What’s keeping this second sequel from leaking glory is simply a development issue. Imagine a “Spider-Man” film with Peter Parker battling his moral queasiness and a villain, while trying to juggle Mary Jane and her endless drama. Now picture “Spider-Man 3,” which has those essential pizza toppings, but toss in three villains with serious backstory, a photographic rival, the trouble with Harry, the introduction (and awkwardly quick dismissal) of Gwen Stacy, and the whole reopening of the Uncle Ben case. As you might expect, that’s one massively jammed pie.
Even at a healthy 140 minutes, “Spider-Man 3” falls prey to the seduction of expanding the dinner plate to better satisfy the common good. It’s a noble gesture, and I know Raimi isn’t being careless with the over-scripted happenings, but the arteries clog fast on the production. If the sheer amount of plot doesn’t exactly leave behind holes, it scatters enough doubt to keep the mind off the matter at hand: Spider-Man.
The most obviously constipated segments of the script belong to the heavies. While the Green Goblin and Doc Ock were presented an entire feature film to work the poison out of their system, “Spider-Man 3” has to make sure three guys find their way to an endgame. The Harry Osborne arc is already in progress, yet, while set up gorgeously in the last film, the payoff is far murkier than anticipated. Sandman is a one-note bullet train of sympathy; a glum bad dad looking to right his wrongs by committing more wrongs. He’s a barely literate tank with a conscience. Sandman is a neat villain in design, but Raimi doesn’t find much for him to do (the Uncle Ben subplot is a big thematic mistake) or stand for outside of thrilling sandy punches.
This leaves Eddie Brock and fan favorite Venom. Played with expected impulse by Topher Grace, Venom is more of an iconic freak show than an actual rounded creation suited for the sequel. The whole symbiote angle feels hurried and shoved into the film more by committee than by artistic vision; Venom more a third-act roadblock than a true adversary, and Grace failing to dig deeper into the psychotic shading of the creature (he can barely act around his fake teeth).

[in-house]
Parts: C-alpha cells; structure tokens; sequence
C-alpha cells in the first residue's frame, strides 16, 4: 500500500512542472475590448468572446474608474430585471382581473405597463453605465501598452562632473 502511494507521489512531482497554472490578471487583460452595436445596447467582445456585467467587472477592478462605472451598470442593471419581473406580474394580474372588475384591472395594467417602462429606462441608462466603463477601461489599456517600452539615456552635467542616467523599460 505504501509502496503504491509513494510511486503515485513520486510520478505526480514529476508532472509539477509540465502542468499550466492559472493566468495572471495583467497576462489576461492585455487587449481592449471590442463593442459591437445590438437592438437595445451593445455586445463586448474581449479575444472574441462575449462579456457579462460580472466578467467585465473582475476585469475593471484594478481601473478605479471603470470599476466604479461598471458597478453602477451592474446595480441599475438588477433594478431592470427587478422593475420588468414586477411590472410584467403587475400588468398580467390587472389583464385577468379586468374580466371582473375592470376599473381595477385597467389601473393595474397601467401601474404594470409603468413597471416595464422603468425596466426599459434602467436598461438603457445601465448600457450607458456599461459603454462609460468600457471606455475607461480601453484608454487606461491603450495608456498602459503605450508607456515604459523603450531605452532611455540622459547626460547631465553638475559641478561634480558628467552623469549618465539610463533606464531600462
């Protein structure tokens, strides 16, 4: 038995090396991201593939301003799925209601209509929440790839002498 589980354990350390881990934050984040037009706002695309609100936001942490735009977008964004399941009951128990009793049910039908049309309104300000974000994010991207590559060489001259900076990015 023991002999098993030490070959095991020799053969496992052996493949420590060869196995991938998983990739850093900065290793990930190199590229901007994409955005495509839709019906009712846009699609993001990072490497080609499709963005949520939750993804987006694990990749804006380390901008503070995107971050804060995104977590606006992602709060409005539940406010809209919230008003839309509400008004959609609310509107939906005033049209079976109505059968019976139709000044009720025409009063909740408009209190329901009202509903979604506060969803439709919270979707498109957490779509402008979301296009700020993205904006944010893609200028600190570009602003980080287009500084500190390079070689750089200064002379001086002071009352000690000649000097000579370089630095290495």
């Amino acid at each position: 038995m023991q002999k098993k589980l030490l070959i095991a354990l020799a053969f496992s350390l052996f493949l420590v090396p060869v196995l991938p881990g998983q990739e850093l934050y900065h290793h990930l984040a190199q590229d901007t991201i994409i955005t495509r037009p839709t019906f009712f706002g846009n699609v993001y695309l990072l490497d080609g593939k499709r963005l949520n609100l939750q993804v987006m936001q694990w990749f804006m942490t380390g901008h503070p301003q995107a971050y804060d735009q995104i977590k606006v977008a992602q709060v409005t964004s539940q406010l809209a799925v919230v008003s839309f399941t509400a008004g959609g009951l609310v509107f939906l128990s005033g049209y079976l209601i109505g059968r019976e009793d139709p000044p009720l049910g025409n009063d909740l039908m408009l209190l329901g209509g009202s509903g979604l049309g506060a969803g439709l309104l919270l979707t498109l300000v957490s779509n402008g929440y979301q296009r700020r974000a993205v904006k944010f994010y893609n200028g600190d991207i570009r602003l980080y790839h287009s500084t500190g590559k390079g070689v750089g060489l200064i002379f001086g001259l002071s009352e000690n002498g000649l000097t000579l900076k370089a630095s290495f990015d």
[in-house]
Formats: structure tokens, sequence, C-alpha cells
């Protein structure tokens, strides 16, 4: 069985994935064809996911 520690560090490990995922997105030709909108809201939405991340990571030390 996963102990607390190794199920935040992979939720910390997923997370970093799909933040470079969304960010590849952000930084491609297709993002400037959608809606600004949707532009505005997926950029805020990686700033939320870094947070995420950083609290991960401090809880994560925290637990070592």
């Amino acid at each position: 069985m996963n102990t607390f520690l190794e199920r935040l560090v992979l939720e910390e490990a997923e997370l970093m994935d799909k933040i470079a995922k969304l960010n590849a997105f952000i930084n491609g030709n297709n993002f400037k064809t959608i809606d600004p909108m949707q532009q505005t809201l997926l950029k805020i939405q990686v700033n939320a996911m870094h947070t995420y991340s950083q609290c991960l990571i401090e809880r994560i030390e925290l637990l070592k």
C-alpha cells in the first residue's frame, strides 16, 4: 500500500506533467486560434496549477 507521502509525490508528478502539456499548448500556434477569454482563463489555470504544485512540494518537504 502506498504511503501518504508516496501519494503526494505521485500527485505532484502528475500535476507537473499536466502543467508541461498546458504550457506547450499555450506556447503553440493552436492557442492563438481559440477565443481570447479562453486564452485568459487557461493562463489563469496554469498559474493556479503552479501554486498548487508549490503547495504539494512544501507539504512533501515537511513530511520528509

A notable change in the production department is the departure of composer Danny Elfman. Replaced by Christopher Young, the new score for the film retains the lively hero theme that Elfman established, but brews it with jazzy tones that alternate between working for and against the picture. It’s a more brassy direction, and it cleverly sets up a mid-movie comedy sequence that has a darkside Peter Parker taking over a nightclub, but Elfman’s jubilant touch is missed.
I’m not positive I felt disappointment with “Spider-Man 3,” because the film is still miles of breezy, heroic, summer-popcorn-stuffing fun. This is, for all intents and purposes, a fine movie that will do a very efficient job entertaining the pants off audiences. The creak, however, cannot be denied. “Spider-Man 3” doesn’t quite bring the story of Peter Parker to a close by the time the end credits roll, but more to a point of fatigue. It will take some very concentrated screenwriting to shake off if this series straps in for another adventure down the line.Rating: B